photo mechanic

Customising your Photo Mechanic IPTC interface

This could very well be the single most “niche” blog post that I have ever written but I found it incredibly useful and so I thought others might too. If you aren’t a Photo Mechanic user already, bear with me because it might just convince you to have (another) look at what, for me, is an indispensable piece of software.

When you open up either a Stationery Pad (best for bulk captioning) or click on the IPTC Info tab (best for editing a single caption) the default views show dozens of fields. Most of those fields will have little or no use for basic image captioning and some of them will have very specific uses for very specific clients. Recently I’ve been doing a lot of image editing and I have found that different clients have very different needs and because of that I want the IPTC interface to look different for each client. The great news is that in Photo Mechanic you can customise the interfaces to a very high degree. You can choose to:

  • Hide or remove fields
  • Change the order in which they appear
  • Group them in any way you wish
  • Change the labels on the fields
  • Change the size of the boxes of some fields

Once you have set up your custom ‘look’ you can then save that look and swap between any number of looks depending on the work that you are doing. You can, at any time, swap back to the Photo Mechanic default and create new versions of the interface. (more…)

In praise of Photo Mechanic

Every software package has its fans, its designers and its detractors. If we all loved the same system then there would be no choice. I wanted to blog about Photo Mechanic and to say how much I like it. That isn’t to say that the others are rubbish – that would childish and purile – just that I find this one application suits me and what I do extremely well. So what is Photo Mechanic? I thought that the description on the company’s own website was hard to beat:

Photo Mechanic is a standalone image browser and workflow accelerator that lets you view your digital photos with convenience and speed. Photo Mechanic displays your “thumbnails” in a familiar “contact sheet” display window. Photo Mechanic helps you find the best photo amongst several similar shots in a preview display that lets you flip through a group of selected photos at high resolution.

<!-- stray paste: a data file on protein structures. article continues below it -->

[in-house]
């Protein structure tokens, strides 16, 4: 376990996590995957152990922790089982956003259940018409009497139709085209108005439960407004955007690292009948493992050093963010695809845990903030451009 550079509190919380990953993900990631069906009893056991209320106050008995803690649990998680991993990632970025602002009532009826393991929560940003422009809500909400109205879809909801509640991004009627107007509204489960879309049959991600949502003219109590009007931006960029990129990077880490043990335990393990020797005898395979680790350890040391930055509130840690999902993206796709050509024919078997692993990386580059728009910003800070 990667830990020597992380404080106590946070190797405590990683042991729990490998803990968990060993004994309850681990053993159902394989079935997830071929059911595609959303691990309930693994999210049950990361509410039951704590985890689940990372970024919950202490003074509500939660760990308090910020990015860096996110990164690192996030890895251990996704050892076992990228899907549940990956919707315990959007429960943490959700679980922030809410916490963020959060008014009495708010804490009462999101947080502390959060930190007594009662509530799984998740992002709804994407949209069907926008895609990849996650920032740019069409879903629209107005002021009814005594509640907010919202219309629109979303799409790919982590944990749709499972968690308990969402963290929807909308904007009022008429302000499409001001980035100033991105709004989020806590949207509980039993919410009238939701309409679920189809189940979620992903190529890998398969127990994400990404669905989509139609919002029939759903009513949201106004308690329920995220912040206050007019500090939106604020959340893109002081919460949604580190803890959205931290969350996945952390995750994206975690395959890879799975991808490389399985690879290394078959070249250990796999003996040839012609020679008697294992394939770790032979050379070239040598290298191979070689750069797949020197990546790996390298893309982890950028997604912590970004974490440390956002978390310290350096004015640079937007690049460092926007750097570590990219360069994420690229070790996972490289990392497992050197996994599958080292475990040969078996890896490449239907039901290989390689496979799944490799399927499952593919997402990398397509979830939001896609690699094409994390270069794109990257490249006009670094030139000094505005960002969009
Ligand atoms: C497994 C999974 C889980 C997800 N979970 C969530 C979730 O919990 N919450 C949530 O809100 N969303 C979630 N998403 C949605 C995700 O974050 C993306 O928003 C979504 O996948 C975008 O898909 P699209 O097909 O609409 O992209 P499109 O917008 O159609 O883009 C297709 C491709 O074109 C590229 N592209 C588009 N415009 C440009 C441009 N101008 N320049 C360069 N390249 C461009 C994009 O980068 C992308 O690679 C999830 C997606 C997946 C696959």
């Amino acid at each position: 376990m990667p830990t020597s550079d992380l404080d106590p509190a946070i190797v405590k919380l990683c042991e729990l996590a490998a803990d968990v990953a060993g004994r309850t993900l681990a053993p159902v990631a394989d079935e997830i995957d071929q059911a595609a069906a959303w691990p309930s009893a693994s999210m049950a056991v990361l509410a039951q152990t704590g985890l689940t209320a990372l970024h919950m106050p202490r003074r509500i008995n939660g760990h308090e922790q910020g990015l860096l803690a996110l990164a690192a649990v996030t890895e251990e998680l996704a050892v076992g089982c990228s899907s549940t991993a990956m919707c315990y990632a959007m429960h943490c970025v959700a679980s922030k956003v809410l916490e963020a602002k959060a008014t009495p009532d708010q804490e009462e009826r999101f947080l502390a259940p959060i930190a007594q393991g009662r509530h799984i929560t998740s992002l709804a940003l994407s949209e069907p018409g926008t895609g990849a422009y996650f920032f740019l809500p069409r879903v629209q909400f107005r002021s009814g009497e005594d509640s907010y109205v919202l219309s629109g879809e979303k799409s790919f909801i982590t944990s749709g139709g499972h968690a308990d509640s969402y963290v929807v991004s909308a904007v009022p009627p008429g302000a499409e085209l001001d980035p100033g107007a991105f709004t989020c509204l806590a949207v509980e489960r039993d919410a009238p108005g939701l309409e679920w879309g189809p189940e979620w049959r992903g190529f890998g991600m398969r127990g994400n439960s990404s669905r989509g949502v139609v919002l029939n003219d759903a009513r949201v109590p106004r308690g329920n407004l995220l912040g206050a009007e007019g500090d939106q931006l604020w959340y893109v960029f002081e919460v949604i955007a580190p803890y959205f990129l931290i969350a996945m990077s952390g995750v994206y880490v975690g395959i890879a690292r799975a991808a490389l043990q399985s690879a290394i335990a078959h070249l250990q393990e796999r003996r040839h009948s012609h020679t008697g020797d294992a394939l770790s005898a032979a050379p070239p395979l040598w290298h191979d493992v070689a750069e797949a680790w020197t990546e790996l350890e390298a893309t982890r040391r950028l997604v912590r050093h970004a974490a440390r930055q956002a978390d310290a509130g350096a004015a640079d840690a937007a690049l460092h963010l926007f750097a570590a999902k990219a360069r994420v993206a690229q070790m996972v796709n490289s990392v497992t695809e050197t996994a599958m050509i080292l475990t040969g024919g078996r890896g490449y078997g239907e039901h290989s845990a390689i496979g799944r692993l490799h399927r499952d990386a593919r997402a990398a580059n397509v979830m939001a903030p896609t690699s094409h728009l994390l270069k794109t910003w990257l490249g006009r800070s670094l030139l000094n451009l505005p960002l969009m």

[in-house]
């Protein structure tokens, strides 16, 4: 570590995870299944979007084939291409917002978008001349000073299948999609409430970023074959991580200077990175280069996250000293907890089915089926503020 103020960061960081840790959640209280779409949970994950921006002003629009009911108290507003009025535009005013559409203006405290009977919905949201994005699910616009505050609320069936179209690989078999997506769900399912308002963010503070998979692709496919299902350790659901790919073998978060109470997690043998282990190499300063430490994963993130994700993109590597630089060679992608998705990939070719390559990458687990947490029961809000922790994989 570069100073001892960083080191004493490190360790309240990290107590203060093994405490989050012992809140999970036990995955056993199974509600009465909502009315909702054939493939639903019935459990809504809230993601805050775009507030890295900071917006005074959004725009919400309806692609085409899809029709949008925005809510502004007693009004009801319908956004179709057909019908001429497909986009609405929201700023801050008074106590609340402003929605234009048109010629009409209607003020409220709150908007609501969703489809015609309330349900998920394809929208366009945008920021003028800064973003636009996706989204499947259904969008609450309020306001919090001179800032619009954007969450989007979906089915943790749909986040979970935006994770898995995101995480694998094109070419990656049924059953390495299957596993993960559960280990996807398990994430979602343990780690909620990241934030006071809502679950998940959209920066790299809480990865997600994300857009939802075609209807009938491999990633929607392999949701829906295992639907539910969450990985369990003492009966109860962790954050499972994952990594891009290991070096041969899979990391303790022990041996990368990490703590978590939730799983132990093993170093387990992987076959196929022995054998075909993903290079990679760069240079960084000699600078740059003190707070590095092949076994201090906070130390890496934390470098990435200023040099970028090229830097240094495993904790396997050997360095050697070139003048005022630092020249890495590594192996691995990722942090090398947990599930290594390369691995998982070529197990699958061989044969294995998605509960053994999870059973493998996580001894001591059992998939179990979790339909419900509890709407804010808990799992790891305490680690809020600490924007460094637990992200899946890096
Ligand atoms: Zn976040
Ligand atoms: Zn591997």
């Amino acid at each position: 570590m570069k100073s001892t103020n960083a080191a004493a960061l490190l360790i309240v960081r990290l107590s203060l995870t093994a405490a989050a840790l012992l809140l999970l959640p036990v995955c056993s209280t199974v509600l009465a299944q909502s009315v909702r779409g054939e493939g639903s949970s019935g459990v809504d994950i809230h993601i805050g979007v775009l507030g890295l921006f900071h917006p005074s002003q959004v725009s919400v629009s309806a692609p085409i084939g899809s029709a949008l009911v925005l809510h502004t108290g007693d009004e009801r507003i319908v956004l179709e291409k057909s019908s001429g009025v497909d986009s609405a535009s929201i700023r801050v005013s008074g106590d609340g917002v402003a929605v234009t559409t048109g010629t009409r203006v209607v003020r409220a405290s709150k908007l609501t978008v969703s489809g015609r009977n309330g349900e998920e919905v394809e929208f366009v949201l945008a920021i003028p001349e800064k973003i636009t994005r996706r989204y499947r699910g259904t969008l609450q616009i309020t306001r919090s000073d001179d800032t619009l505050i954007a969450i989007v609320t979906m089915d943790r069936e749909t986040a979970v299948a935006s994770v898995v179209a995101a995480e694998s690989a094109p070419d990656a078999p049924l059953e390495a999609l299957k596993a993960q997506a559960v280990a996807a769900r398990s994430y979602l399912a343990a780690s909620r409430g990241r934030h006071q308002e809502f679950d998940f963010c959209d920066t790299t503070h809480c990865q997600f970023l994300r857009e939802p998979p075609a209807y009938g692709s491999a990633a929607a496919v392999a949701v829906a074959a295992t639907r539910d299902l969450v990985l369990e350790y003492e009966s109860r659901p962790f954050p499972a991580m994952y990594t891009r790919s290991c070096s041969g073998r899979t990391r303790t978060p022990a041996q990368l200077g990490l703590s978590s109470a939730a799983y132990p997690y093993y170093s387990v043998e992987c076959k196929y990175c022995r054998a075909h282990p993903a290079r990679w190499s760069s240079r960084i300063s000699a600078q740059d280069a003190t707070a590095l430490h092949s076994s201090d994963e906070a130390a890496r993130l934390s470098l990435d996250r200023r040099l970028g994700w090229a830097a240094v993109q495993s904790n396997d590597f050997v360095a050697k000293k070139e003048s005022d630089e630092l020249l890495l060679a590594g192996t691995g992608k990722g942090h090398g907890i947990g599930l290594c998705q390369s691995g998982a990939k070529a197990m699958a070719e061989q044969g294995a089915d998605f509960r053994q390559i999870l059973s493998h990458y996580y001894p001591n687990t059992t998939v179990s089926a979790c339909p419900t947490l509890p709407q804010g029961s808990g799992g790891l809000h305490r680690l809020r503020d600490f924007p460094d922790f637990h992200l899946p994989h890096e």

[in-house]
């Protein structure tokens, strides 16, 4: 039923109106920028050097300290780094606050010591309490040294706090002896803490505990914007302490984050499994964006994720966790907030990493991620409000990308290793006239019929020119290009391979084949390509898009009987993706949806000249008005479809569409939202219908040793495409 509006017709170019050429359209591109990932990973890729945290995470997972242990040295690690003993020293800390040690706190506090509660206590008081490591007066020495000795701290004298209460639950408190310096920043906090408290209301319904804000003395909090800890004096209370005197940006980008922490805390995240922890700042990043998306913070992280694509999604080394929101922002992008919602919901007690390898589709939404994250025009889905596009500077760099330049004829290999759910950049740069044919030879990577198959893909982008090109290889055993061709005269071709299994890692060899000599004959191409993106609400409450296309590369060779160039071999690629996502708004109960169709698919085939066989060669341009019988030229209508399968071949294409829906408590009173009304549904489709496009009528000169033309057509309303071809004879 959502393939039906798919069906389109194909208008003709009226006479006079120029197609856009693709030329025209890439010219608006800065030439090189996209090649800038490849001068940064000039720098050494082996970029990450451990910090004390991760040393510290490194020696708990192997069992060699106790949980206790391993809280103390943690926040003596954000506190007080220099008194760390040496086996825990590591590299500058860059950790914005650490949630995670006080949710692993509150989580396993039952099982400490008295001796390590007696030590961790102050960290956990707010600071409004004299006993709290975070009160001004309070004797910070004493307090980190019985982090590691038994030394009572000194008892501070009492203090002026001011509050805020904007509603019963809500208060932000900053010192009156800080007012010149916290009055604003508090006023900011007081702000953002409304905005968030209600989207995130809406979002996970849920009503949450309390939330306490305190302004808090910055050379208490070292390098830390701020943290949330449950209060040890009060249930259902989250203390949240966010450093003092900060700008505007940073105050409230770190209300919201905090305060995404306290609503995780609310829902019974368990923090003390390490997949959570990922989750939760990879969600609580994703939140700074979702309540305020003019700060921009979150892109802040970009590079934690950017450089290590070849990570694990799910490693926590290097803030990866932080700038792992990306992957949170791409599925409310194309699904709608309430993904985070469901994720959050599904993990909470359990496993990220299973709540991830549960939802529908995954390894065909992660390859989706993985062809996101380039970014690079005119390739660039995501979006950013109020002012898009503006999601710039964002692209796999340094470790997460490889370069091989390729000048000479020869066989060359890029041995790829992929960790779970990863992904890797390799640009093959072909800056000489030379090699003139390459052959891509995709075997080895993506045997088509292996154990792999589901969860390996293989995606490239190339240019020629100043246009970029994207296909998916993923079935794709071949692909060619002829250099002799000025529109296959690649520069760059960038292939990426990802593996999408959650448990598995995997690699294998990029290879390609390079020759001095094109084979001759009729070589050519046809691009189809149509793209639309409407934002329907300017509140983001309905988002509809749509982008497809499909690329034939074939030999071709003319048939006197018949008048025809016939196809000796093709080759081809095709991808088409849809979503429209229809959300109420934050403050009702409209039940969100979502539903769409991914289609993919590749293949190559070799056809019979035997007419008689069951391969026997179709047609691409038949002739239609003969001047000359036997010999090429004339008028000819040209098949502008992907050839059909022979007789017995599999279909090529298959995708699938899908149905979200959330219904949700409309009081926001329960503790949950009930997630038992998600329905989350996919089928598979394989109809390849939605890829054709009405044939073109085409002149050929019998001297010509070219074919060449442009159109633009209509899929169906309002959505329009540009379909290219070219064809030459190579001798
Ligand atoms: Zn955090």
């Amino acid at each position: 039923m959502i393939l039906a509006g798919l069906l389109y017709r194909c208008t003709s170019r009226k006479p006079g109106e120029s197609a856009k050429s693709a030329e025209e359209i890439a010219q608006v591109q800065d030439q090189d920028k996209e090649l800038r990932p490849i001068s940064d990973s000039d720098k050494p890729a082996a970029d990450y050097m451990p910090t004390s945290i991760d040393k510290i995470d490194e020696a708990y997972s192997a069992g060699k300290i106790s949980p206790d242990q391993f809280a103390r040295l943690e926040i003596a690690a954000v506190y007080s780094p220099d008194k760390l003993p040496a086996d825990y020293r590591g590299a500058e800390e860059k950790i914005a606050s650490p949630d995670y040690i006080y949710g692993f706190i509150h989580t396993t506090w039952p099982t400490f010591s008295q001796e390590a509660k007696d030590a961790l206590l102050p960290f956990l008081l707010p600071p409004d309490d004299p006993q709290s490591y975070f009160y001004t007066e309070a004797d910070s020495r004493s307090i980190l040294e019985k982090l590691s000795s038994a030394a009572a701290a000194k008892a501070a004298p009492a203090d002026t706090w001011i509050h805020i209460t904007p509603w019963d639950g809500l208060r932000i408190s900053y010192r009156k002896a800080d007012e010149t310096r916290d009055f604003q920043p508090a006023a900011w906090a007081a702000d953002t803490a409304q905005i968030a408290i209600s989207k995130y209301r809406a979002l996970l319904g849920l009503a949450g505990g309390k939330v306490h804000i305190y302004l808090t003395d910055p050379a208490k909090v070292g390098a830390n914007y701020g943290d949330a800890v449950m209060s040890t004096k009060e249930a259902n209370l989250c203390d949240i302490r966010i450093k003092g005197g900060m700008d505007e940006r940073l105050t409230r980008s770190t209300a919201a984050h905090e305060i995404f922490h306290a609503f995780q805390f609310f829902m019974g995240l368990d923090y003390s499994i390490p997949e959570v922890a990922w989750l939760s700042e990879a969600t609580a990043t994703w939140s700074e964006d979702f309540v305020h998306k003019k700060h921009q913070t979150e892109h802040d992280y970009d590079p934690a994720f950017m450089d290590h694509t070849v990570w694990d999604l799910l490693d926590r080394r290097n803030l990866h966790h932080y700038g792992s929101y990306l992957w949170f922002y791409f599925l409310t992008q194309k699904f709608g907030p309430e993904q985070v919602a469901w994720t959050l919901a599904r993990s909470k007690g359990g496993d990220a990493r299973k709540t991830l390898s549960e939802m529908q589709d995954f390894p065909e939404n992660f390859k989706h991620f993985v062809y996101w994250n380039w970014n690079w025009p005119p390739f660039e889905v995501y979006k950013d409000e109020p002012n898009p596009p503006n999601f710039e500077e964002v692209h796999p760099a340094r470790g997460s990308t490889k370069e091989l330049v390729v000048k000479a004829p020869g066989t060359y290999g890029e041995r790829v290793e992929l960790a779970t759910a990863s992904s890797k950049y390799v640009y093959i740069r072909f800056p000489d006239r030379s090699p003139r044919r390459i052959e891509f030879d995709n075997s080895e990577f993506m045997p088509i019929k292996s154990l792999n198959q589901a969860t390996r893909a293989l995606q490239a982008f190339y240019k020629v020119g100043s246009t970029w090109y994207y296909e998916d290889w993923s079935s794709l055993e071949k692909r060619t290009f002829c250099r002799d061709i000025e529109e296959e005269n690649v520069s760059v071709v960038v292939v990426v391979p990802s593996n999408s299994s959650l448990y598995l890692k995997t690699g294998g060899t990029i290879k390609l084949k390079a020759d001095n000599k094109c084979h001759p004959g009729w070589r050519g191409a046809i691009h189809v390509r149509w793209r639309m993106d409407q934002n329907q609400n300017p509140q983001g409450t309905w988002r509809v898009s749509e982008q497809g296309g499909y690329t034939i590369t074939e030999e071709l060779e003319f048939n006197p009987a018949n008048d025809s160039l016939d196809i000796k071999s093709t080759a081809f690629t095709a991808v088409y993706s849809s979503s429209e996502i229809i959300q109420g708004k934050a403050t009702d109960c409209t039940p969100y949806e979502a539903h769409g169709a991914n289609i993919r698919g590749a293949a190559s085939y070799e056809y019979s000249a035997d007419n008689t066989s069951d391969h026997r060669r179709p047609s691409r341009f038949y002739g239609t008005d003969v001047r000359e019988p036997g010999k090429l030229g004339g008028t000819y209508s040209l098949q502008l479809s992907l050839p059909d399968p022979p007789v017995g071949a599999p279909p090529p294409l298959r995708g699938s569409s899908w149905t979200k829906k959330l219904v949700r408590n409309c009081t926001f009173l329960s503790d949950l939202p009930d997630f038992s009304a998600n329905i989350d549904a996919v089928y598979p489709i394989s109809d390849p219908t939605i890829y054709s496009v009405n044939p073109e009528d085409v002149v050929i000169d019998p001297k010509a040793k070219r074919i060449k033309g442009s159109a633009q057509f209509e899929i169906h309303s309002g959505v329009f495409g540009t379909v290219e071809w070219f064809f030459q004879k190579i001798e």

Photo Mechanic’s super fast browsing enables you to quickly compare multiple images and select the best ones from a sequence. Its powerful batch processing, full support for image variables, IPTC and Exif metadata, make it the perfect tool for any digital photographer.

Before this becomes an advert and a love-in, there are a few tiny issues with the current (4.6.8) version that I’d love to get sorted. The trouble is that we quickly revert to the “love-in” because the team at Camerabits who design, code and sell Photo Mechanic are second-to-none when it comes to listening to the views, issues and suggestions of their customers. Got a problem? Email Camerabits and nine times out of ten they sort it the same day and the other one out of ten times sees a resolution in the next upgrade.

Screen grab of a Photo Mechanic "contact sheet" window.

Anyway, what do I use it for? Photo Mechanic is the package that I use to import RAW images from my memory cards, edit out the bad pictures, IPTC caption, batch rename, edit again and then send the selected RAW files to my RAW converter of choice (which happens to be ACR in Photoshop CS5.5 but that isn’t important right now). Once the files are converted there they are right back in Photo Mechanic where I can save them to a separate folder, create HTML web galleries, burn discs, FTP or email images to clients or pretty much whatever I might need to do with photographs.

I can hear people saying that there are plenty of packages that can do all or some of the above and even ones that remove the need for a separate RAW converter – all true, but that misses the point. I want my workflow to be fast, repeatable, adaptable and generally hassle free. I want to rely on the trackpad or the mouse as little as possible and have a good, strong set of keyboard shortcuts instead. Bingo – that’s what I get from Photo Mechanic.

In an earlier post I talked about how teaching helps you to get your own practice right and this is very true with using software. If I had to work without Photo Mechanic tomorrow I have a good knowledge of Apple’s Aperture and a very good knowledge of Lightroom and I would never try to dissuade anyone from using those packages. Having had to buy and learn other software has made me appreciate what I have.

The Camerabits website says that version 5 of the software is due in the early part of 2012 and that there will be a separate but interconnected cataloguing application available too. That’s two things from my wish list sorted out – all we need now is a version of Photo Mechanic for the Apple iOS and that would be another thing ticked off that list.